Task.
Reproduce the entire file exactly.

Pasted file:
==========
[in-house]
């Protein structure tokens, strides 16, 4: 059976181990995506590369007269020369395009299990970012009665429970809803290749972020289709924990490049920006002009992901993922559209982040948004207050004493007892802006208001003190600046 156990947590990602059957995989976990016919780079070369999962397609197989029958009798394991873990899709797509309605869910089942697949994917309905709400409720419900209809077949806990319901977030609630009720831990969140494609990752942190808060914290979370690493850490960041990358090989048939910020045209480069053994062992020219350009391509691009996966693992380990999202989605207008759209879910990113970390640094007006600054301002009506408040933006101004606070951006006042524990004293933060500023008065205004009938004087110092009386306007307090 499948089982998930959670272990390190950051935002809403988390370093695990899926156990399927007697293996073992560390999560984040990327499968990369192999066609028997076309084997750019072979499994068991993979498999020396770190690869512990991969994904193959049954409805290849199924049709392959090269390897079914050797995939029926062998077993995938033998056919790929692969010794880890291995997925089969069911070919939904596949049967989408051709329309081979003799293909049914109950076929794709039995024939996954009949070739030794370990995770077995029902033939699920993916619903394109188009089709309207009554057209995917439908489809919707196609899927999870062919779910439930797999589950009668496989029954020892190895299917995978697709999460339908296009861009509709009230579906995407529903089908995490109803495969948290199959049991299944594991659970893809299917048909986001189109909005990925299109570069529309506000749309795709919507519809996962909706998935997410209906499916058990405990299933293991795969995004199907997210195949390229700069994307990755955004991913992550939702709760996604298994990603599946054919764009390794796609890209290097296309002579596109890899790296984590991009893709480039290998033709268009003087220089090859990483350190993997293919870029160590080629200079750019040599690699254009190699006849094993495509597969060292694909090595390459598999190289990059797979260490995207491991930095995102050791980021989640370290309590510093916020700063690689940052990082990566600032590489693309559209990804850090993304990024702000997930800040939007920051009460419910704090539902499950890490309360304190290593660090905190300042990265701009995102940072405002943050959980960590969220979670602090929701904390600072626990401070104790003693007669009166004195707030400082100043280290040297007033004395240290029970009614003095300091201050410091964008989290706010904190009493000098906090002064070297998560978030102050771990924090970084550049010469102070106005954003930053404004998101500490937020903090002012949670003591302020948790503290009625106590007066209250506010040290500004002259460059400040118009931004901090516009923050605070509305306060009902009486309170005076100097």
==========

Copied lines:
[in-house]
């Protein structure tokens, strides 16, 4: 059976181990995506590369007269020369395009299990970012009665429970809803290749972020289709924990490049920006002009992901993922559209982040948004207050004493007892802006208001003190600046 156990947590990602059957995989976990016919780079070369999962397609197989029958009798394991873990899709797509309605869910089942697949994917309905709400409720419900209809077949806990319901977030609630009720831990969140494609990752942190808060914290979370690493850490960041990358090989048939910020045209480069053994062992020219350009391509691009996966693992380990999202989605207008759209879910990113970390640094007006600054301002009506408040933006101004606070951006006042524990004293933060500023008065205004009938004087110092009386306007307090 499948089982998930959670272990390190950051935002809403988390370093695990899926156990399927007697293996073992560390999560984040990327499968990369192999066609028997076309084997750019072979499994068991993979498999020396770190690869512990991969994904193959049954409805290849199924049709392959090269390897079914050797995939029926062998077993995938033998056919790929692969010794880890291995997925089969069911070919939904596949049967989408051709329309081979003799293909049914109950076929794709039995024939996954009949070739030794370990995770077995029902033939699920993916619903394109188009089709309207009554057209995917439908489809919707196609899927999870062919779910439930797999589950009668496989029954020892190895299917995978697709999460339908296009861009509709009230579906995407529903089908995490109803495969948290199959049991299944594991659970893809299917048909986001189109909005990925299109570069529309506000749309795709919507519809996962909706998935997410209906499916058990405990299933293991795969995004199907997210195949390229700069994307990755955004991913992550939702709760996604298994990603599946054919764009390794796609890209290097296309002579596109890899790296984590991009893709480039290998033709268009003087220089090859990483350190993997293919870029160590080629200079750019040599690699254009190699006849094993495509597969060292694909090595390459598999190289990059797979260490995207491991930095995102050791980021989640370290309590510093916020700063690689940052990082990566600032590489693309559209990804850090993304990024702000997930800040939007920051009460419910704090539902499950890490309360304190290593660090905190300042990265701009995102940072405002943050959980960590969220979670602090929701904390600072626990401070104790003693007669009166004195707030400082100043280290040297007033004395240290029970009614003095300091201050410091964008989290706010904190009493000098906090002064070297998560978030102050771990924090970084550049010469102070106005954003930053404004998101500490937020903090002012949670003591302020948790503290009625106590007066209250506010040290500004002259460059400040118009931004901090516009923050605070509305306060009902009486309170005076100097």